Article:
Impressionist Painting for Kids Activity

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Updated on Jul 24, 2014

It's hard to go wrong when you provide a preschooler with a couple cans of paint and a paintbrush. Here's a fun painting activity that combines art, writing, and history in one by examining impressionist paintings and having your child create her own masterpiece. For your child, gripping the paint brushes and applying paint helps to strengthen her fine motor skills, enhance her visual perception, and explore creative outlets. All of these combined will help her to develop stronger skills for writing. So ask your child to paint like Monet, and make a great "impression" while you're at it.

What You Need:

  • Book or set of reproductions showing impressionist paintings
  • Several colors of washable tempera paint (Crayola brand is perfect for this)
  • Paper
  • Easel
  • Paintbrushes
  • Paper plates
  • Newspapers to minimize mess
  • Old T-shirt or apron to use as a smock

What You Do:

  1. Start by looking at some impressionist paintings with your child in a book or online.
  2. Ask her what she sees and notices about the paintings, and then tell her what you notice. Talk about shapes and colors. For example, you could tell her that Monet never used black. Be sure to mention that if you look up close, all you see is paint blobs but if you step back, you get the “impression” of gardens and buildings.
  3. Take a look outside or take a walk. Invite your child to see what happens when she squints her eyes to make things look blurry. Ask her what colors and shapes she sees, and ask what she thinks Monet would see.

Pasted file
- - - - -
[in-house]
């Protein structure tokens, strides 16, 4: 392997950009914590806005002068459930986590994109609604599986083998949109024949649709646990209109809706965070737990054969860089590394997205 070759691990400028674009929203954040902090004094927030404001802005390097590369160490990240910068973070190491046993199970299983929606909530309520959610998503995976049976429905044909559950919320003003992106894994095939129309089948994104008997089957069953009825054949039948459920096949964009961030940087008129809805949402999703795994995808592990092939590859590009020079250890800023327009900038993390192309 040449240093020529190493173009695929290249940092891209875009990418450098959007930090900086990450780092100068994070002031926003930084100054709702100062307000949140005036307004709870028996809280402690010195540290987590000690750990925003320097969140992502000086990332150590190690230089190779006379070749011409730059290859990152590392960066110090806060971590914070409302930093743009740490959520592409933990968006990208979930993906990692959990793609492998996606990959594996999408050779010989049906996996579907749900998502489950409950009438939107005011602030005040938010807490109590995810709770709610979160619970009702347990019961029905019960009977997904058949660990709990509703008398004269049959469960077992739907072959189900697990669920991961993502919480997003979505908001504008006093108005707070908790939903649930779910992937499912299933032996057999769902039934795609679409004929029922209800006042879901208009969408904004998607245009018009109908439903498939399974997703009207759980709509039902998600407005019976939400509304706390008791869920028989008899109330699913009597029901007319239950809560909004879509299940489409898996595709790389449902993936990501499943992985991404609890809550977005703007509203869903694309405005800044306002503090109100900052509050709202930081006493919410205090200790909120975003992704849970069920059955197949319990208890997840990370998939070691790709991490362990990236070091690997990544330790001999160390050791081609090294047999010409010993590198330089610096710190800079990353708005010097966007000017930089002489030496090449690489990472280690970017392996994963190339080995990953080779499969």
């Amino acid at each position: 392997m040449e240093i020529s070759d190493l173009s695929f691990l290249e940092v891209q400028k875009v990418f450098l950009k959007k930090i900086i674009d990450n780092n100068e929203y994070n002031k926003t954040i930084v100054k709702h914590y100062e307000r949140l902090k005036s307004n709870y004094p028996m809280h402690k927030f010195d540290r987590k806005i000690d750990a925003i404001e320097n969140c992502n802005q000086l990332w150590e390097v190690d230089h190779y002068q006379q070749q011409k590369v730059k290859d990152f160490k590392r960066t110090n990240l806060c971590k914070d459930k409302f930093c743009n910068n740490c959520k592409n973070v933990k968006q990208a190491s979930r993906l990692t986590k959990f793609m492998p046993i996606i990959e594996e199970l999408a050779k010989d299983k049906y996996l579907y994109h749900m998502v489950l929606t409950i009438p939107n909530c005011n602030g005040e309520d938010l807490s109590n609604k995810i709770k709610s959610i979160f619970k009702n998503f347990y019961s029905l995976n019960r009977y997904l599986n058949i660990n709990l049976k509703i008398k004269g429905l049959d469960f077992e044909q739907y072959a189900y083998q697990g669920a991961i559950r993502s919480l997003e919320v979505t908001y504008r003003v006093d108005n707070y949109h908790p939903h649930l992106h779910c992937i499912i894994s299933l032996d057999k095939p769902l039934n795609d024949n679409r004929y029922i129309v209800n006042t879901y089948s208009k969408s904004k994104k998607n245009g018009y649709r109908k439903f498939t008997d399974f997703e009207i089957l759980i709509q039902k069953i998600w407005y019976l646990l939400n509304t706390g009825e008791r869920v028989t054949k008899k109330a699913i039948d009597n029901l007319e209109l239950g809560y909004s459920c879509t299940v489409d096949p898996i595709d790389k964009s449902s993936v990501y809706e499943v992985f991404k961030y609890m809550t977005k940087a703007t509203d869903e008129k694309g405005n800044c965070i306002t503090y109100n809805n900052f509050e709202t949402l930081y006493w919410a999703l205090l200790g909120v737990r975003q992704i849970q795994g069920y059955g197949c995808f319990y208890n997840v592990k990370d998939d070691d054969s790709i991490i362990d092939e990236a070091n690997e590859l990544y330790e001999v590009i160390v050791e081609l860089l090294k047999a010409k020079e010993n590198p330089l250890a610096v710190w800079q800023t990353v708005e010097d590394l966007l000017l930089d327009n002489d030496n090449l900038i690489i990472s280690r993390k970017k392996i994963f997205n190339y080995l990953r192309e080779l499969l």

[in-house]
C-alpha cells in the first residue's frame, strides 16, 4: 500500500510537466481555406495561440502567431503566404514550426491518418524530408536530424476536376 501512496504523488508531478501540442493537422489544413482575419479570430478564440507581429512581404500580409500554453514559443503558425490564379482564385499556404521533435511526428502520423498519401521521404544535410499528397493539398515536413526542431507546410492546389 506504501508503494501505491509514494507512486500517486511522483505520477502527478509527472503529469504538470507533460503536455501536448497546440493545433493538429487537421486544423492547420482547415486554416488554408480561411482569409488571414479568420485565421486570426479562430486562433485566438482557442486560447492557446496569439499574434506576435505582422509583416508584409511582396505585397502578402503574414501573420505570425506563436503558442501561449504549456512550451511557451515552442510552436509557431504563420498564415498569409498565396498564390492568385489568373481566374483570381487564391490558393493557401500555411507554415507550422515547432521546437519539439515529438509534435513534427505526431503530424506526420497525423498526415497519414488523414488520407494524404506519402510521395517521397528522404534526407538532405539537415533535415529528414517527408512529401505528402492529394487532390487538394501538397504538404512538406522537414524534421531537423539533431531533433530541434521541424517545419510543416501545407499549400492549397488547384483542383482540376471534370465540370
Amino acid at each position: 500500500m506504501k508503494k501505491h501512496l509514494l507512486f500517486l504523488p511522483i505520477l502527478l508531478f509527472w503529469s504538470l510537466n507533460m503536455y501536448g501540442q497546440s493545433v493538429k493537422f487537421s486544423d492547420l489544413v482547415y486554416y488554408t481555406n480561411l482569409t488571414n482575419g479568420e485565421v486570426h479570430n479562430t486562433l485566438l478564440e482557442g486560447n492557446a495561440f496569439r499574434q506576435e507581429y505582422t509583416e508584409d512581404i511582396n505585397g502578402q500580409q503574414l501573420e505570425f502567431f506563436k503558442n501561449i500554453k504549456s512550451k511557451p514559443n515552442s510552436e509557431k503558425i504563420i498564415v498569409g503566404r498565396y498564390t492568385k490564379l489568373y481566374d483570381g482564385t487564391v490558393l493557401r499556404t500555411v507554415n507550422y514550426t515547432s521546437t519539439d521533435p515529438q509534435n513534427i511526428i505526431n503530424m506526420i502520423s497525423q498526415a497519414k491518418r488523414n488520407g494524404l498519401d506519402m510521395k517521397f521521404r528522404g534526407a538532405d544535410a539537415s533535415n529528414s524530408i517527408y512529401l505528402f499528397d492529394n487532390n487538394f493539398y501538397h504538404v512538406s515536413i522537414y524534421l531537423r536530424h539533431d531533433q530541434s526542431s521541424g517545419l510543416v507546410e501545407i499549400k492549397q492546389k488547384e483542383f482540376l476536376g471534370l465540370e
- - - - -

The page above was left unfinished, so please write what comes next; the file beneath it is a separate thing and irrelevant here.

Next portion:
4. Once you get back from the walk, it's time to set up. If you've got a yard, set up your child's easel near a garden or tree. Otherwise, try setting up near a window with a view.
  5. Be sure that your child is wearing old clothing or a smock to protect clothing, and lay out newspapers in case any paint spills.
  6. Working with your child, mix up the paint on some paper plates. Use the colors you see outside as a guideline for which paints to mix.
  7. Now invite your child to splatter and stroke and see if she can share the impression she sees. Give her plenty of room, and plenty of tries.
  8. Great painters always give their work a title. After the paint is dry, ask your kid about the title of her new masterpiece. Once she's decided, have her dictate to you.
Julie Williams, M.A. Education, taught middle and high school History and English for seventeen years. Since then, she has volunteered in elementary classrooms while raising her two sons and earning a master's in school administration. She has also been a leader in her local PTA

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